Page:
Pizza is a usual occurrence around here. It’s easy and let’s face it, who doesn’t love pizza? There are a ton of different toppings and sauces and ways to make the pizza fun.
In my humble opinion, it is the crust that makes or breaks a pizza. And I have tried a lot of pizza dough recipes. I have an entire cookbook dedicated to pizza crust!
Some people like a really thin crispy crust. Some like a chewy, bready crust. I like both. I want my crust to be crispy on the outside, but chewy on the inside. I like a relatively thin crust, but not cracker thin. I don’t want to feel like I’m eating a loaf of bread.
This is the my go-to recipe for homemade pizza dough that tastes like take-out or delivery. (Although I do have another that I also use from time to time.) This came from a book from my bread idol, Peter Reinhart, called the The Bread Baker’s Apprentice. Seriously this is my Bible of bread making. I’ve added a little honey, just because I’m sweet like that.
There is one item that, in my opinion, is a must have to make good pizza at home. That is a pizza stone. You can get them for pretty cheap. I got a free one when I bought a store bought lasagna and some salad mix once. The pizza stone allows you to have a crispy crust. Not just a cooked, but sadly soggy crust.
You heat your oven as hot as it will go for a long time (at least an hour) so that the pizza stone can get super toasty and hold onto the heat when you put the pizza onto it. This crisps the crust and the hot air melts the toppings.
I have a pizza peel, but you don’t need one. It just makes things handy. Just slide the pizza on and off of the back of a baking sheet. Parchment paper is wonderful for this purpose. The pizza doesn’t stick and it transfers heat fabulously.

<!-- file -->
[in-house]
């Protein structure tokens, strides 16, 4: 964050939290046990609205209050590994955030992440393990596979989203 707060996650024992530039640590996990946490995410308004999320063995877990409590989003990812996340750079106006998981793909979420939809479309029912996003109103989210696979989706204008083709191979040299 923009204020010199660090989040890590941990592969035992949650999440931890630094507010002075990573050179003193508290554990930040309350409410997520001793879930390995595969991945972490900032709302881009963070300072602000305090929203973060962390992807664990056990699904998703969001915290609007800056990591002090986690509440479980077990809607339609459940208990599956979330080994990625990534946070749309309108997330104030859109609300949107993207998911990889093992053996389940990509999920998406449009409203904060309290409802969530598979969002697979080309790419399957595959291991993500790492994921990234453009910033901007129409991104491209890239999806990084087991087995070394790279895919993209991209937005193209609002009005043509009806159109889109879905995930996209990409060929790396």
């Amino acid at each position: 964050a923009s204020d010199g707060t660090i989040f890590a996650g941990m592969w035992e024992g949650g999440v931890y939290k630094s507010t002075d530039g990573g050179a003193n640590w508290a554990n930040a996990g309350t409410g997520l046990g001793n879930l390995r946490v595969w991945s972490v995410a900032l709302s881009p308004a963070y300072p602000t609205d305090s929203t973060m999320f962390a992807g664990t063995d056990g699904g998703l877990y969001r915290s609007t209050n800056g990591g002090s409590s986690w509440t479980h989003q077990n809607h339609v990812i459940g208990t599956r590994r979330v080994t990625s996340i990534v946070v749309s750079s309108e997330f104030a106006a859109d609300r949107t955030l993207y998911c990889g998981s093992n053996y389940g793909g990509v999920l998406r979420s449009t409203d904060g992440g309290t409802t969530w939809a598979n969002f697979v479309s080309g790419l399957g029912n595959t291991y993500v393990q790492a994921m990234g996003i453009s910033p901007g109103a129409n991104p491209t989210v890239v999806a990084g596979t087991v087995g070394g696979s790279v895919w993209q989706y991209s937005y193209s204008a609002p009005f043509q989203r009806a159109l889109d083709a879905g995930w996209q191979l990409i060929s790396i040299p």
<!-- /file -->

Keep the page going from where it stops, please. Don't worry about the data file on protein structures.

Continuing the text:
Do you really need to let the pizza dough rise overnight? Well, no, but it really helps with the flavor. And the color of the crust. And those little bubbles in the crust. Why?
Because enzymes need time to break apart the flour and release sugars. This feeds the yeast and allows us to taste the sugars. It also allows the sugars to caramelize the crust.
When I made this dough, I did a little test. I made a batch of dough the day before and a batch the same day. I cooked both in the same manner. There wasn’t a huge difference in texture. Both were great. But the one I made the same day, it tasted like flour. Bland. The one I made the day before didn’t taste like just flour. It was more complex.
Try it both ways for yourself and decide if it’s really worth it.
Another couple of tips. In order to easily shape dough, it needs to be rested. Resting dough allows the gluten to relax. The gluten is what makes the dough elastic. We want it to be elastic to a certain extent. But if it is too elastic, then it just springs back into its original shape. So let you dough rest before you try to shape it.
How do you know if you dough is the right consistency? The baker’s pane. You should be able, once the dough has completed its first rise, to stretch a small piece of dough so thin that you can see light through it. It looks like this. If it breaks before you can stretch it thin, than you either have too stiff of a dough, or you haven’t kneaded it enough.
Now that you have the foundation of pizza, the crust. I can share some pizza recipes, tips, tools and techniques.